Members of the Isla Vista Recreation and Park District (IVRPD) board decided that they are going to need more than just good intentions if they are to revive the county’s abandoned plans to create a new open space park on Del Playa Drive.
At a special meeting Feb. 9, the board met to consider taking up where the county left off when the Santa Barbara County Board of Supervisors voted unanimously to end negotiations to purchase five empty, privately owned parcels of land on the 6700 block of DP for conversion into a park. After discussing the property deal at length and hearing comments from several of the approximately 15 community members who attended the meeting – including 3rd District Supervisor Brooks Firestone – the board elected not to go ahead with the proposal in the immediate future.
At the beginning of the meeting, IVRPD General Manager Derek Johnson presented a summary of the five sources of funding secured by the county for the property deal. Johnson said the total cost of the five DP parcels was $2.5 million, about $1.5 million of which was to be covered by grant funds and the remainder of which was to be financed by the sale of three other pieces of county-owned property.
Johnson said the IVRPD would be able to take over the land negotiations and pursue the creation of the new park if it were given access to all of the funds raised by the county for the project.
“The easiest way would be if the county were to assign the project and all the funding sources over to us, but that doesn’t seem to be a viable option,” Johnson said.
Of the five funding sources, Johnson said the biggest grant by far – totaling over $760,000 – comes from the county’s Coastal Resource Enhancement Fund (CREF), and is thus still controlled by the board of supervisors.
Even if the IVRPD was able to convince the county to allow the use of the CREF funds, Johnson said, $200,000 of the grant has already been allocated elsewhere, and he said only a small portion of the funds secured by the county were guaranteed to be available to the IVRPD.
“I just don’t think, given the situation of the funding right now, that we’re in a position to move onward with the acquisition at this time,” Johnson said. “For now, I think it would be very wise for the board to do some assessments of the property.”
During one of the public comment sessions, meeting attendees asked Firestone to shed some light on the board’s decision to end the negotiations, which was made during a closed-session meeting last week.
The board weighed several factors in making its unanimous decision, Firestone said, including the stability of the bluffs and past legal disputes surrounding the property.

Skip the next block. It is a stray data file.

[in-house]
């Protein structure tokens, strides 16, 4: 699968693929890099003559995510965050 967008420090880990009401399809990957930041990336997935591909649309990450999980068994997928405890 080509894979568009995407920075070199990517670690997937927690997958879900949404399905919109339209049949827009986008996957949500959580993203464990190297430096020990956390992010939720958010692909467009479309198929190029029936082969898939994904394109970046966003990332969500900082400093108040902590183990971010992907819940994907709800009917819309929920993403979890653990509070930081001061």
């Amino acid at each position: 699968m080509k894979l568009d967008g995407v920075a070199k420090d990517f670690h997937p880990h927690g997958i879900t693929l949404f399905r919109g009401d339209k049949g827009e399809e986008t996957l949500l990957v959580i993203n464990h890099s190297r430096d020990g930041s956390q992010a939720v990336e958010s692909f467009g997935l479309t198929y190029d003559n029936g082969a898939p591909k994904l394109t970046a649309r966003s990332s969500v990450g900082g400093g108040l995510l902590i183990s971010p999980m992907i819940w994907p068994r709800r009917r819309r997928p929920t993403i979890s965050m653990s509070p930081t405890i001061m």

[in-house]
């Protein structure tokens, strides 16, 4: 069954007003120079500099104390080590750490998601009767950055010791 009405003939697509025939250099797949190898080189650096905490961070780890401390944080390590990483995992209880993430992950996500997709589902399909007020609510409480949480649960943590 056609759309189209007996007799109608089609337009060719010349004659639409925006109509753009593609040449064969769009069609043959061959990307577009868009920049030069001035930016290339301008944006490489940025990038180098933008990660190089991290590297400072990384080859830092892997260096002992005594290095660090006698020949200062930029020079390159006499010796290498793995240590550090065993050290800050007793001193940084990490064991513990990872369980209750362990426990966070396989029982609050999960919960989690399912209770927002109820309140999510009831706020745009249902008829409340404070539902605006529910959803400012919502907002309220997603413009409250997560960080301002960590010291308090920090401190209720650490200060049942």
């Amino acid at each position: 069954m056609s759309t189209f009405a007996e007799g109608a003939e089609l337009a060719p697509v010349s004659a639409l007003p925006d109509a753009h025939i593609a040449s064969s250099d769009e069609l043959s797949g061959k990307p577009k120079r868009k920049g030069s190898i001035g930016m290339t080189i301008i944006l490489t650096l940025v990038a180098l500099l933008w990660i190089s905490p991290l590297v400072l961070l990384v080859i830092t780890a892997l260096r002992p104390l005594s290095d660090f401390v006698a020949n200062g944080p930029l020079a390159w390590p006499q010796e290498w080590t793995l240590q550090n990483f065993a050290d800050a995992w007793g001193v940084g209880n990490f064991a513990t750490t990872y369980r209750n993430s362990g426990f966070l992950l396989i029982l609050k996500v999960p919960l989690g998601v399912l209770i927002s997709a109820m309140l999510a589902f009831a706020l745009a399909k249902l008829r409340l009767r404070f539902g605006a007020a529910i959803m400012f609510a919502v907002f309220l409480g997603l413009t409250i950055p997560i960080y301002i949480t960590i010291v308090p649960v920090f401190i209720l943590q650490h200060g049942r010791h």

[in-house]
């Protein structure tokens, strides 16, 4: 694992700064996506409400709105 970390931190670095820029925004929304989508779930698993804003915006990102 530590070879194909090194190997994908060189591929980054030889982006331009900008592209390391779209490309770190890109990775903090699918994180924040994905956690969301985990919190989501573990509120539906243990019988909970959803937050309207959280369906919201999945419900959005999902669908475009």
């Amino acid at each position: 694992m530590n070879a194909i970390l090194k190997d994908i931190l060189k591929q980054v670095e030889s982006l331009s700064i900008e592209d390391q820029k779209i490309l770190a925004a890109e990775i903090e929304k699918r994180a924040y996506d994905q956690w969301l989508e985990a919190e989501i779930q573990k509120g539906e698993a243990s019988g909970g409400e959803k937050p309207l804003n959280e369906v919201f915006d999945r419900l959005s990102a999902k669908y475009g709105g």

“This property has been subject to significant erosion – it’s rather startling,” Firestone said. “That puts a cloud over the purchase of any blufftop properties.”
Firestone said the board of supervisors felt that the land negotiations, which began in August 1991, were unsatisfactory for the county.
“What can I say? I picked up a deal that was not a good deal,” Firestone said.
Firestone said he supported the creation of a new open space park on DP, but he said the IVRPD would be making a mistake if it were to take up the project without the county’s help.
“It wouldn’t be a good thing for [the IVRPD] to pick up right now,” Firestone said. “I hope that [the board] would work with the county, and not apart from the county.”
Despite Firestone’s initial announcement that the board of supervisors had terminated any county plans to purchase the DP land, he said the money from the CREF grant would remain available in the event that the circumstances surrounding the property deal change in the future.
“It’s logical that there would have to be some change in the circumstances for the deal to proceed,” Firestone said. “The CREF funds are on hold, and they will still be there if something else happens.”
Johnson said he would like the board to consider putting the project on its work plan for next year, which would give the IVRPD time to explore funding possibilities of its own.
“Given enough time, we might be able to apply for all the grants the county did, and secure the money ourselves,” Johnson said. “I’m afraid we won’t be able to leverage all the funding that is available if we go ahead with this now.”
IVRPD board member Diane Conn said she was surprised by Firestone’s willingness to cooperate with the board on the project.
“He made a commitment to work with the IVRPD, and I’m pleased with that,” Conn said. “I think that everyone in I.V. should let Firestone know that we are looking forward to him following through on that.”
Logan Green, chair of the IVRPD board, said the Yankwich family, which owns the five parcels of land in question, has offered to sell each of the parcels individually – a deal that was not available to the county during its negotiations.
Green said the board could purchase three of the parcels immediately, if it were given access to the CREF funding.
“We have a new deal on the table,” Green said. “Maybe we shouldn’t give up hope. I think the three-parcel option is worth looking at.”
Since the county already turned down the original property deal, Conn said she had little hope that the board of supervisors would authorize use of the CREF grant to purchase just a portion of the land.
“Without the support of the CREF funding it would be very difficult for us to pursue this,” Conn said. “We’re not going to get any of that funding right now – we need to wait and go for all five parcels.”
Green said he was satisfied that the board decided to wait and explore the matter further before attempting to take over full responsibility for the park project.
“I think it was definitely the best course of action,” Green said. “The majority of the funding is in the hands of the board of supervisors, and for us to take over without that funding would be pointless.”